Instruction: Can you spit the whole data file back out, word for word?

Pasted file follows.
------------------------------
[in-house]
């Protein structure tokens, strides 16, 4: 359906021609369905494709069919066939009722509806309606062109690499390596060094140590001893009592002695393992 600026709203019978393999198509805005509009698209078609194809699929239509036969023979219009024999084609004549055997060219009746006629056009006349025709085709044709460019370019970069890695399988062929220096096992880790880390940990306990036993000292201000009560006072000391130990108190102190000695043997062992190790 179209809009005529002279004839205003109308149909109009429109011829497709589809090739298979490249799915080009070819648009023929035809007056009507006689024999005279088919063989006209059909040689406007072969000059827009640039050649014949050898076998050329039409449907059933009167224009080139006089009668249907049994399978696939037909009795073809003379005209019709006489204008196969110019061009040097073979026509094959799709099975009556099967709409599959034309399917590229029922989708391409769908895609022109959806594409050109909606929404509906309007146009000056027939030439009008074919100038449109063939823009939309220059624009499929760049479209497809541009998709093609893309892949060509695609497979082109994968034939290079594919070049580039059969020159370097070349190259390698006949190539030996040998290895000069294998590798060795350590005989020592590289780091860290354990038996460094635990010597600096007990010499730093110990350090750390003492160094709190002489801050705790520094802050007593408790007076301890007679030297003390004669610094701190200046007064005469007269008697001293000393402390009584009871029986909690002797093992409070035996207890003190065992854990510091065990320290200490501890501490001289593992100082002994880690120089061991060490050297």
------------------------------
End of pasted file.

[in-house]
């Protein structure tokens, strides 16, 4: 359906021609369905494709069919066939009722509806309606062109690499390596060094140590001893009592002695393992 600026709203019978393999198509805005509009698209078609194809699929239509036969023979219009024999084609004549055997060219009746006629056009006349025709085709044709460019370019970069890695399988062929220096096992880790880390940990306990036993000292201000009560006072000391130990108190102190000695043997062992190790 179209809009005529002279004839205003109308149909109009429109011829497709589809090739298979490249799915080009070819648009023929035809007056009507006689024999005279088919063989006209059909040689406007072969000059827009640039050649014949050898076998050329039409449907059933009167224009080139006089009668249907049994399978696939037909009795073809003379005209019709006489204008196969110019061009040097073979026509094959799709099975009556099967709409599959034309399917590229029922989708391409769908895609022109959806594409050109909606929404509906309007146009000056027939030439009008074919100038449109063939823009939309220059624009499929760049479209497809541009998709093609893309892949060509695609497979082109994968034939290079594919070049580039059969020159370097070349190259390698006949190539030996040998290895000069294998590798060795350590005989020592590289780091860290354990038996460094635990010597600096007990010499730093110990350090750390003492160094709190002489801050705790520094802050007593408790007076301890007679030297003390004669610094701190200046007064005469007269008697001293000393402390009584009871029986909690002797093992409070035996207890003190065992854990510091065990320290200490501890501490001289593992100082002994880690120089061991060490050297």